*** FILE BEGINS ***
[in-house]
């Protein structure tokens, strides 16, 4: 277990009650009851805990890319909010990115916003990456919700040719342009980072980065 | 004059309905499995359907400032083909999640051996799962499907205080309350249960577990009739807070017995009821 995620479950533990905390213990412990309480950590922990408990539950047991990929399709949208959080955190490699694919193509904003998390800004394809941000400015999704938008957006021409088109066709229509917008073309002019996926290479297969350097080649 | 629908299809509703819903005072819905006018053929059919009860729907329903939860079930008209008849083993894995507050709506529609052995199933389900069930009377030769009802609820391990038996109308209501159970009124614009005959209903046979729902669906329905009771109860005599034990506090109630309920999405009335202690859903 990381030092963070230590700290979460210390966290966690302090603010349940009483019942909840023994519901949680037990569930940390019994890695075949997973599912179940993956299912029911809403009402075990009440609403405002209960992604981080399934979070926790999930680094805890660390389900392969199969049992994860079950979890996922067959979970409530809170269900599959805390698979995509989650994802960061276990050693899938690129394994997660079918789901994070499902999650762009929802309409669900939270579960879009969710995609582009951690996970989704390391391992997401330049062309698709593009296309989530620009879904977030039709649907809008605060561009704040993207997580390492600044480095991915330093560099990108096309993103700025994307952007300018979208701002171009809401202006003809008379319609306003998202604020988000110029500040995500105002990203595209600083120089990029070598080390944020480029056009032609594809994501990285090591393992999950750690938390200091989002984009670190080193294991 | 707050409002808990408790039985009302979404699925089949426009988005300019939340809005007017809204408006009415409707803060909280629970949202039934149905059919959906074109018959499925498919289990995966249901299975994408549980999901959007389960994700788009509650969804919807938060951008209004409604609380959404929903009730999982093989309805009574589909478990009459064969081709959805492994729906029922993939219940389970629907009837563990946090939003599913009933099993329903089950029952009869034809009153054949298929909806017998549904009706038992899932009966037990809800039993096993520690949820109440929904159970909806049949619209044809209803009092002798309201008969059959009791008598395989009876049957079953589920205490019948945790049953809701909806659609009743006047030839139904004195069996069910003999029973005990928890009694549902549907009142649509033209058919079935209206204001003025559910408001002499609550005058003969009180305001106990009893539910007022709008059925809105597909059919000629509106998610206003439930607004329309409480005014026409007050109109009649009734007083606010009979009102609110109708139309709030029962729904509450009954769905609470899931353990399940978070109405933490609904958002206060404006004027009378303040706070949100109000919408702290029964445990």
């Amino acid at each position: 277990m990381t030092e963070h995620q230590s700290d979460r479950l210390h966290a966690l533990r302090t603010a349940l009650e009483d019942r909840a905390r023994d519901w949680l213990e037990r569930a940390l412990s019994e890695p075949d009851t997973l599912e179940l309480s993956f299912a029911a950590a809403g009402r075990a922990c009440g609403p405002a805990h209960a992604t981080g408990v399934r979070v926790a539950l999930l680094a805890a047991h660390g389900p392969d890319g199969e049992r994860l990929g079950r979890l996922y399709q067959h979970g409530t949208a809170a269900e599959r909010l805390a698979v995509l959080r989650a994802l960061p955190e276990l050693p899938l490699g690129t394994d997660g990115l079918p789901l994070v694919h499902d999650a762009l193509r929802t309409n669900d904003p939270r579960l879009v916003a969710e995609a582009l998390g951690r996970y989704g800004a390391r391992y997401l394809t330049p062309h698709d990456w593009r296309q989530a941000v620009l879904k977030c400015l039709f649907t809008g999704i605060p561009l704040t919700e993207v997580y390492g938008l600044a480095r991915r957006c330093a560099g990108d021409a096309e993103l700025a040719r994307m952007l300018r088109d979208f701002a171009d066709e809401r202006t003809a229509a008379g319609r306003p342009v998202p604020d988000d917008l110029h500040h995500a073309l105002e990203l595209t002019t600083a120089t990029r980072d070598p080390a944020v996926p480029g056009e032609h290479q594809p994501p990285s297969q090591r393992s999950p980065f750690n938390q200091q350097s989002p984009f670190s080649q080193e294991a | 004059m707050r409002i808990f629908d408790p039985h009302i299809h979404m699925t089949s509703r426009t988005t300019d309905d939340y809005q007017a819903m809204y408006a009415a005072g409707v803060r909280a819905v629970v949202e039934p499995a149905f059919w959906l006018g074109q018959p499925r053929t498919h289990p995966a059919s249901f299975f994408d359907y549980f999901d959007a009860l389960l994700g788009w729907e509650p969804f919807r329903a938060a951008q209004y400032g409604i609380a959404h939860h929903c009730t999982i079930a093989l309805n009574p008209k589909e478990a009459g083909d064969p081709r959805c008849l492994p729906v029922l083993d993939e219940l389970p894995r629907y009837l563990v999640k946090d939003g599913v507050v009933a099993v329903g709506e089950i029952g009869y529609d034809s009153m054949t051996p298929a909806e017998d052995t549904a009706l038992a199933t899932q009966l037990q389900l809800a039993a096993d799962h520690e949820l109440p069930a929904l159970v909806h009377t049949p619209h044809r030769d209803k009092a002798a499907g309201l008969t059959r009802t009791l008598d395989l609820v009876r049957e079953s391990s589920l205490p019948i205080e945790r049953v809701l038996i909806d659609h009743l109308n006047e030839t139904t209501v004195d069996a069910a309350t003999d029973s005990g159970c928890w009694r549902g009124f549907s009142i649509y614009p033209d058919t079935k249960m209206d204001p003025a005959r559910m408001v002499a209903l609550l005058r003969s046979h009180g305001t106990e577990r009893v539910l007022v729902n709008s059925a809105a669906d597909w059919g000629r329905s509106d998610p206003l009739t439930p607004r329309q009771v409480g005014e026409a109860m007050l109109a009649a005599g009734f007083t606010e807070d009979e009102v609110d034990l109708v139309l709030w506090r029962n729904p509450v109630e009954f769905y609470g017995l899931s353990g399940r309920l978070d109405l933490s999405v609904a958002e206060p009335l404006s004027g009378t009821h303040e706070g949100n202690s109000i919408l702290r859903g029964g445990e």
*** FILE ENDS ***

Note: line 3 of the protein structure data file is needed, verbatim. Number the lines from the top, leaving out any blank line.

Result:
């Amino acid at each position: 277990m990381t030092e963070h995620q230590s700290d979460r479950l210390h966290a966690l533990r302090t603010a349940l009650e009483d019942r909840a905390r023994d519901w949680l213990e037990r569930a940390l412990s019994e890695p075949d009851t997973l599912e179940l309480s993956f299912a029911a950590a809403g009402r075990a922990c009440g609403p405002a805990h209960a992604t981080g408990v399934r979070v926790a539950l999930l680094a805890a047991h660390g389900p392969d890319g199969e049992r994860l990929g079950r979890l996922y399709q067959h979970g409530t949208a809170a269900e599959r909010l805390a698979v995509l959080r989650a994802l960061p955190e276990l050693p899938l490699g690129t394994d997660g990115l079918p789901l994070v694919h499902d999650a762009l193509r929802t309409n669900d904003p939270r579960l879009v916003a969710e995609a582009l998390g951690r996970y989704g800004a390391r391992y997401l394809t330049p062309h698709d990456w593009r296309q989530a941000v620009l879904k977030c400015l039709f649907t809008g999704i605060p561009l704040t919700e993207v997580y390492g938008l600044a480095r991915r957006c330093a560099g990108d021409a096309e993103l700025a040719r994307m952007l300018r088109d979208f701002a171009d066709e809401r202006t003809a229509a008379g319609r306003p342009v998202p604020d988000d917008l110029h500040h995500a073309l105002e990203l595209t002019t600083a120089t990029r980072d070598p080390a944020v996926p480029g056009e032609h290479q594809p994501p990285s297969q090591r393992s999950p980065f750690n938390q200091q350097s989002p984009f670190s080649q080193e294991a | 004059m707050r409002i808990f629908d408790p039985h009302i299809h979404m699925t089949s509703r426009t988005t300019d309905d939340y809005q007017a819903m809204y408006a009415a005072g409707v803060r909280a819905v629970v949202e039934p499995a149905f059919w959906l006018g074109q018959p499925r053929t498919h289990p995966a059919s249901f299975f994408d359907y549980f999901d959007a009860l389960l994700g788009w729907e509650p969804f919807r329903a938060a951008q209004y400032g409604i609380a959404h939860h929903c009730t999982i079930a093989l309805n009574p008209k589909e478990a009459g083909d064969p081709r959805c008849l492994p729906v029922l083993d993939e219940l389970p894995r629907y009837l563990v999640k946090d939003g599913v507050v009933a099993v329903g709506e089950i029952g009869y529609d034809s009153m054949t051996p298929a909806e017998d052995t549904a009706l038992a199933t899932q009966l037990q389900l809800a039993a096993d799962h520690e949820l109440p069930a929904l159970v909806h009377t049949p619209h044809r030769d209803k009092a002798a499907g309201l008969t059959r009802t009791l008598d395989l609820v009876r049957e079953s391990s589920l205490p019948i205080e945790r049953v809701l038996i909806d659609h009743l109308n006047e030839t139904t209501v004195d069996a069910a309350t003999d029973s005990g159970c928890w009694r549902g009124f549907s009142i649509y614009p033209d058919t079935k249960m209206d204001p003025a005959r559910m408001v002499a209903l609550l005058r003969s046979h009180g305001t106990e577990r009893v539910l007022v729902n709008s059925a809105a669906d597909w059919g000629r329905s509106d998610p206003l009739t439930p607004r329309q009771v409480g005014e026409a109860m007050l109109a009649a005599g009734f007083t606010e807070d009979e009102v609110d034990l109708v139309l709030w506090r029962n729904p509450v109630e009954f769905y609470g017995l899931s353990g399940r309920l978070d109405l933490s999405v609904a958002e206060p009335l404006s004027g009378t009821h303040e706070g949100n202690s109000i919408l702290r859903g029964g445990e």